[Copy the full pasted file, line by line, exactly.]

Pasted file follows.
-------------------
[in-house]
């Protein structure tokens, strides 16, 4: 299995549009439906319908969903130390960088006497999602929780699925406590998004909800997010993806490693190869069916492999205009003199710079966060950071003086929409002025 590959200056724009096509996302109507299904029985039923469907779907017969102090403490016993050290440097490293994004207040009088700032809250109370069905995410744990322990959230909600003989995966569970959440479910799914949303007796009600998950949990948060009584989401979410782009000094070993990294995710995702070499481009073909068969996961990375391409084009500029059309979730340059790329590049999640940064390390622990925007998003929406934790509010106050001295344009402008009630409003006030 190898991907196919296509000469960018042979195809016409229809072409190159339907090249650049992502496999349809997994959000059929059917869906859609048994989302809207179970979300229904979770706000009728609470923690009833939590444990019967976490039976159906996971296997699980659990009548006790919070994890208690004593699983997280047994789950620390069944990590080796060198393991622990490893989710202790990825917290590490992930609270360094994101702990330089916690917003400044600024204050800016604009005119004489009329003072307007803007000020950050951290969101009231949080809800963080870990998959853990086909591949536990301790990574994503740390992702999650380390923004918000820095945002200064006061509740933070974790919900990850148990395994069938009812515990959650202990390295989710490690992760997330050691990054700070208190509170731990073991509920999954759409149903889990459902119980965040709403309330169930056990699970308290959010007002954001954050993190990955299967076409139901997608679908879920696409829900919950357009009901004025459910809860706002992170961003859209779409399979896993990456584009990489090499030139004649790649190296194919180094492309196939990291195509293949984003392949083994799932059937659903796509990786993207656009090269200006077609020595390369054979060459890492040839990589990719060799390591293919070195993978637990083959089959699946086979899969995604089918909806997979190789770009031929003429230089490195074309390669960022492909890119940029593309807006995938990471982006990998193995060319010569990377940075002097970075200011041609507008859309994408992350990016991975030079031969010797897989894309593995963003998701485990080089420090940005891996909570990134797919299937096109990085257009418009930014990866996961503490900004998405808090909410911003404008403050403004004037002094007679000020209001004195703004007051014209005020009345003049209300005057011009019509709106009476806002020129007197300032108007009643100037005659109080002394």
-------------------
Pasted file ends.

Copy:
[in-house]
């Protein structure tokens, strides 16, 4: 299995549009439906319908969903130390960088006497999602929780699925406590998004909800997010993806490693190869069916492999205009003199710079966060950071003086929409002025 590959200056724009096509996302109507299904029985039923469907779907017969102090403490016993050290440097490293994004207040009088700032809250109370069905995410744990322990959230909600003989995966569970959440479910799914949303007796009600998950949990948060009584989401979410782009000094070993990294995710995702070499481009073909068969996961990375391409084009500029059309979730340059790329590049999640940064390390622990925007998003929406934790509010106050001295344009402008009630409003006030 190898991907196919296509000469960018042979195809016409229809072409190159339907090249650049992502496999349809997994959000059929059917869906859609048994989302809207179970979300229904979770706000009728609470923690009833939590444990019967976490039976159906996971296997699980659990009548006790919070994890208690004593699983997280047994789950620390069944990590080796060198393991622990490893989710202790990825917290590490992930609270360094994101702990330089916690917003400044600024204050800016604009005119004489009329003072307007803007000020950050951290969101009231949080809800963080870990998959853990086909591949536990301790990574994503740390992702999650380390923004918000820095945002200064006061509740933070974790919900990850148990395994069938009812515990959650202990390295989710490690992760997330050691990054700070208190509170731990073991509920999954759409149903889990459902119980965040709403309330169930056990699970308290959010007002954001954050993190990955299967076409139901997608679908879920696409829900919950357009009901004025459910809860706002992170961003859209779409399979896993990456584009990489090499030139004649790649190296194919180094492309196939990291195509293949984003392949083994799932059937659903796509990786993207656009090269200006077609020595390369054979060459890492040839990589990719060799390591293919070195993978637990083959089959699946086979899969995604089918909806997979190789770009031929003429230089490195074309390669960022492909890119940029593309807006995938990471982006990998193995060319010569990377940075002097970075200011041609507008859309994408992350990016991975030079031969010797897989894309593995963003998701485990080089420090940005891996909570990134797919299937096109990085257009418009930014990866996961503490900004998405808090909410911003404008403050403004004037002094007679000020209001004195703004007051014209005020009345003049209300005057011009019509709106009476806002020129007197300032108007009643100037005659109080002394």